2001 Women's World Snooker Championship

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2001 Women's World Snooker Championship
Tournament information
DatesApril 2001
VenueCrucible Theatre
Organisation(s)World Ladies Billiards and Snooker
FormatSingle elimination
Total prize fund£5,000
Winner's share£2,500
Highest break119 (  Kelly Fisher (ENG)
Champion Lisa Quick (ENG)
Runner-up Lynette Horsburgh (SCO)
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The 2001 Women's World Snooker Championship was a women's snooker tournament that took place in April 2001, with early rounds held at Jester's Snooker Club in Swindon, and the semi-finals and final played at the Crucible Theatre in Sheffield, England.[1] The event was the 2001 edition of the World Women's Snooker Championship, first held in 1976.[2] It was won by England's Lisa Quick, who defeated Scot Lynette Horsburgh 4–2 in the final. The defending champion and top-ranked women's player Kelly Fisher lost 3–4 to Sharon Dickson in the last 16. Fisher, who had won the world championship in each of the three preceding years, made the only century break of the competition, a 119 in her match against Nicola Barker.[1]

Quick, ranked fifth, had previously won only one ranking tournament, the 1999 Regal Welsh, and it was the first time that Horsburgh, ranked second, had reached the world championship final in 16 attempts. It was level at 1–1 after the first two frames. Quick won the third frame on the black ball to lead 2–1, and then took the next frame by fluking the black. Horsburgh won the fifth frame to trail by one frame at 2–3, before Quick won the match by winning the next frame on the pink.[1][3]

Quick had won the women's 1999 WEPF World Eight-ball championship in blackball and with this victory became the first person in either the women's or the men's game to win world titles in both pool and snooker.[4] She went on to win the WEPF World Eight-ball again in June 2001, to become the first person to hold pool and snooker world titles concurrently.[5] The competition was sponsored by cigarette company Embassy and attracted entrants from fourteen countries including Australia, Belgium, Brazil, England, France, India, Ireland, Japan, Scotland, Singapore, and Wales.[1][6][7] The winner of the event won a prize of £5,000.[1]

Prize fund[edit]

Below is the prize money awarded at the event.[1]

  • Winner: £5,000
  • Runner-up: £2,500
  • Losing semi-finalists: £1,100
  • Losing quarter-finalists: £600
  • Last 16 losers: £200
  • Last 32 losers: £100
  • Highest break: £270

Main draw[edit]


  Last 32
Best of 7 frames
Last 16
Best of 7 frames
Best of 7 frames
Best of 7 frames
Best of 7 frames
England Kelly Fisher 4  
England Nicola Barker 0  
  England Kelly Fisher 3  
    Wales Sharon Dickson 4  
Wales Sharon Dickson 4
Republic of Ireland M. O'Driscoll 3  
  Wales Sharon Dickson 4  
  England Maria Catalano 2  
England Helen Audus 4  
England Mary Talbot 2  
  England Helen Audus 3
    England Maria Catalano 4  
England Maria Catalano 4
Singapore V. Majmudar 1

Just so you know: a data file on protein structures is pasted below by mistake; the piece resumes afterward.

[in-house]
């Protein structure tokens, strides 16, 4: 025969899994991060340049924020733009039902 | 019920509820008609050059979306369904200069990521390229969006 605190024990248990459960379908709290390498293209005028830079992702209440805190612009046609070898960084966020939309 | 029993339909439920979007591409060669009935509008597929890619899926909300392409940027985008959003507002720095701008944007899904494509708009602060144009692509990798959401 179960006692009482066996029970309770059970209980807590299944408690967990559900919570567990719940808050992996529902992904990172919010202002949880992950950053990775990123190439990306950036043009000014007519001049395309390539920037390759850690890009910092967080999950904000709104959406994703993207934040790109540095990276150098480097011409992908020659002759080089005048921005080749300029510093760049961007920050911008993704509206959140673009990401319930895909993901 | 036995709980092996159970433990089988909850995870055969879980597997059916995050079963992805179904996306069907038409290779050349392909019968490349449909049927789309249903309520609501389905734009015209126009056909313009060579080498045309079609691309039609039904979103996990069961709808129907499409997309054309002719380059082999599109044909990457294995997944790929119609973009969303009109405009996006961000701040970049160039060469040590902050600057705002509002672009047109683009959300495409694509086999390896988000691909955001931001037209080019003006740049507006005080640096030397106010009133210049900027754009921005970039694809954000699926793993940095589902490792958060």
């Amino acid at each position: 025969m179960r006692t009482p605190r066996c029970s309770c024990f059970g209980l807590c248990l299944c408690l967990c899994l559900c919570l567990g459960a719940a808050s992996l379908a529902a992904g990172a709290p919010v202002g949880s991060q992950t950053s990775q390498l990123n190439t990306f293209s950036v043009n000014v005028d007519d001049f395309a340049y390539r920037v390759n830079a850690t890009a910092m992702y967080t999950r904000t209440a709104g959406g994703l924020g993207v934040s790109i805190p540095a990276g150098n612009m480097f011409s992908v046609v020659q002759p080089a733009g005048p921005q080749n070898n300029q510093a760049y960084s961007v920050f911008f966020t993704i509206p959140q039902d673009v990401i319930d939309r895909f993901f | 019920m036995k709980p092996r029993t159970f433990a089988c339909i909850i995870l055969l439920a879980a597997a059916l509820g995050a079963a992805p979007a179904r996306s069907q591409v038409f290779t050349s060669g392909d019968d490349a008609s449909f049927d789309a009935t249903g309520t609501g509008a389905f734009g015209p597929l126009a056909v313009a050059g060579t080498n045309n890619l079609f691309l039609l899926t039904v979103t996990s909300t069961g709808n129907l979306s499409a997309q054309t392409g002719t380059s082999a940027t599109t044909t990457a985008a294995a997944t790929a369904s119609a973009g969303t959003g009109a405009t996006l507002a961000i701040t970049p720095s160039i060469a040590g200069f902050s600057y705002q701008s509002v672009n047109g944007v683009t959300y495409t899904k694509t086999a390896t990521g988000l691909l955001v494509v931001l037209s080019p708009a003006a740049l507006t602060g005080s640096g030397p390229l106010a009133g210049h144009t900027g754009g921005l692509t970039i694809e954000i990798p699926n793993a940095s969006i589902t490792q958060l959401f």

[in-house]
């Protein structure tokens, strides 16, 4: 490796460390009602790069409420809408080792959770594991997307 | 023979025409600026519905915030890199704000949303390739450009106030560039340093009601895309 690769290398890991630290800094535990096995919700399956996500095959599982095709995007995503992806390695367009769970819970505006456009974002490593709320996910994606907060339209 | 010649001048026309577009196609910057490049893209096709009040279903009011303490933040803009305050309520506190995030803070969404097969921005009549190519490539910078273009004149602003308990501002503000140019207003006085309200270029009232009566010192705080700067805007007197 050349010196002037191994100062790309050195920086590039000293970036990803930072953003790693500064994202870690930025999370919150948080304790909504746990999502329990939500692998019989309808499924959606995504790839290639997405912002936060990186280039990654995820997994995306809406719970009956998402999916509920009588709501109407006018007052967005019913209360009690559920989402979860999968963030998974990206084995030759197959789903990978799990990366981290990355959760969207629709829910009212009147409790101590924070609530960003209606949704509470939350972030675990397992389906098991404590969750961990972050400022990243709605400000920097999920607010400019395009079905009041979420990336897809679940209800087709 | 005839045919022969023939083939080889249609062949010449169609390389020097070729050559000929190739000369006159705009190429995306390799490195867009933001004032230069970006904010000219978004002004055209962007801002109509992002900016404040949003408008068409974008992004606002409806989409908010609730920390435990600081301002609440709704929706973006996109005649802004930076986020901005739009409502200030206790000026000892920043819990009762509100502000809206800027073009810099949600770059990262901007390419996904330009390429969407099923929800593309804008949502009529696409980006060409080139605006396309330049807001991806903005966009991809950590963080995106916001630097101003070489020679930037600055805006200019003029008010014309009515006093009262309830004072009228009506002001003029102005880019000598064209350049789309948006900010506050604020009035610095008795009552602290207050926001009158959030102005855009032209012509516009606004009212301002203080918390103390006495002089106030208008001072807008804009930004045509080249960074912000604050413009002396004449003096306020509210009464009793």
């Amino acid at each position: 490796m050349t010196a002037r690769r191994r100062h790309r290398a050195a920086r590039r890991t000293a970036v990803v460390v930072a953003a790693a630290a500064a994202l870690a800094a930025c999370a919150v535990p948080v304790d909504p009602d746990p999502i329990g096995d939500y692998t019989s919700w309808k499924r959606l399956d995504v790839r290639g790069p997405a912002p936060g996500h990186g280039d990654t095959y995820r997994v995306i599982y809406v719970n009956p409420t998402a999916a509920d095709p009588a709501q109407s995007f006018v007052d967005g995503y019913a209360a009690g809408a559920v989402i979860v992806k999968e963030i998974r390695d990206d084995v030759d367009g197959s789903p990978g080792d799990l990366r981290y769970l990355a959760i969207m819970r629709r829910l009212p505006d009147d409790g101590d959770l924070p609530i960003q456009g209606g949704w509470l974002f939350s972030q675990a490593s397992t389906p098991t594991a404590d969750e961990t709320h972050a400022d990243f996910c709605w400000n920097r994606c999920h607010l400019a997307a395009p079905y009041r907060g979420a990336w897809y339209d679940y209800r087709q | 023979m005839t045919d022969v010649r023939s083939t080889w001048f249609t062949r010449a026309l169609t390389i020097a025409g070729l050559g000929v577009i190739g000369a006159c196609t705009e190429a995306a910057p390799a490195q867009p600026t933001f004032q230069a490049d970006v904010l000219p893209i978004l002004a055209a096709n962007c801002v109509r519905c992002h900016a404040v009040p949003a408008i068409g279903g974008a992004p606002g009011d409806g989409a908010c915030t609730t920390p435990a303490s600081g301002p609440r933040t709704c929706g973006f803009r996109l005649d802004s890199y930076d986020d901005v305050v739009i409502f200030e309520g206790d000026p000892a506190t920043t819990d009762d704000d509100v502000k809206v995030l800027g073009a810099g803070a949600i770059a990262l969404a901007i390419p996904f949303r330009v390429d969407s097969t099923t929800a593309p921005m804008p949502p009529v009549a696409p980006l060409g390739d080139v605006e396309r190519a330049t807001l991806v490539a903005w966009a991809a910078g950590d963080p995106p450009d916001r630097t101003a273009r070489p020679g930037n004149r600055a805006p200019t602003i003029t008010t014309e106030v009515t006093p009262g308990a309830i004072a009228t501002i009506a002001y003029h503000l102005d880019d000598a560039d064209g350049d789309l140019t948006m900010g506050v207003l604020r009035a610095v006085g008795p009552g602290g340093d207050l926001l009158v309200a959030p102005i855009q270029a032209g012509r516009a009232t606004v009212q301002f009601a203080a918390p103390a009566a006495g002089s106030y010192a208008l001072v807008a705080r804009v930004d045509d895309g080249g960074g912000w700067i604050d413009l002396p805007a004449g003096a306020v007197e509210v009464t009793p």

Wales Sharon Dickson 1  
  England Lisa Quick 4  
England Lisa Quick 4  
England Sarah Clarke 1  
  England Lisa Quick 4
    England Juliette Lushey 0  
England Maria Tart 0
England Juliette Lushey 4  
  England Lisa Quick 4
  England Lisa Ingall 3  
Belgium Wendy Jans 4  
England Mandy Fisher 0  
  Belgium Wendy Jans 1
    England Lisa Ingall 4  
England Lisa Ingall 4
Australia Kathy Parashis 0  
  England Lisa Quick 4
  Scotland Lynette Horsburgh 2
England June Banks 4  
Belgium Isabelle Jonckheere 1  
  England June Banks 4  
    Scotland Julie Gillespie 1  
Scotland Julie Gillespie 4
Belgium Candide Binon 1  
  England June Banks 4  
  England Caroline Walch 1  
England Jenny Poulter 4  
India Pooja Galundia 1  
  England Jenny Poulter 1
    England Caroline Walch 4  
England Caroline Walch 4
Belgium Valerie Van Bellinghen 3  
  England June Banks 1
  Scotland Lynette Horsburgh 4  
England Emma Bonney 4  
Australia Samantha Ridley 0  
  England Emma Bonney 4
    England Katie Henrick 3  
England Katie Henrick 4
England K. Burt 0  
  England Emma Bonney 2
  Scotland Lynette Horsburgh 4  
England Christine Sharpe 4  
England Michelle Brown 3  
  England Christine Sharpe 0
    Scotland Lynette Horsburgh 4  
France Angelique Vialard 0
Scotland Lynette Horsburgh 4  


  1. ^ a b c d e f g "Lisa Quick wins women's world title". Snooker Scene. Everton's News Agency. June 2001. p. 29.
  2. ^ "History". womenssnooker.com. World Women's Snooker. Archived from the original on 28 January 2019. Retrieved 27 April 2020.
  3. ^ Yates, Phil (30 April 2001). "Lisa Quick – Snooker". The Times. London – via NewsBank. Retrieved 14 April 2020.
  4. ^ Champion, Tim (17 May 2002). "Snooker star pots sponsorship deal". Western Daily Press. Bristol. p. 25 – via NewsBank. Retrieved 14 April 2020.
  5. ^ "Lisa's world glory". Bristol Post. 4 June 2001 – via NewsBank. Retrieved 14 April 2020.
  6. ^ "Quick to make big splash in pool". BBC Sport. 29 April 2001. Retrieved 14 April 2020.
  7. ^ "Shock exit for Agassi". Birmingham Mail. 26 April 2001. p. 119 – via NewsBank. Retrieved 14 April 2020.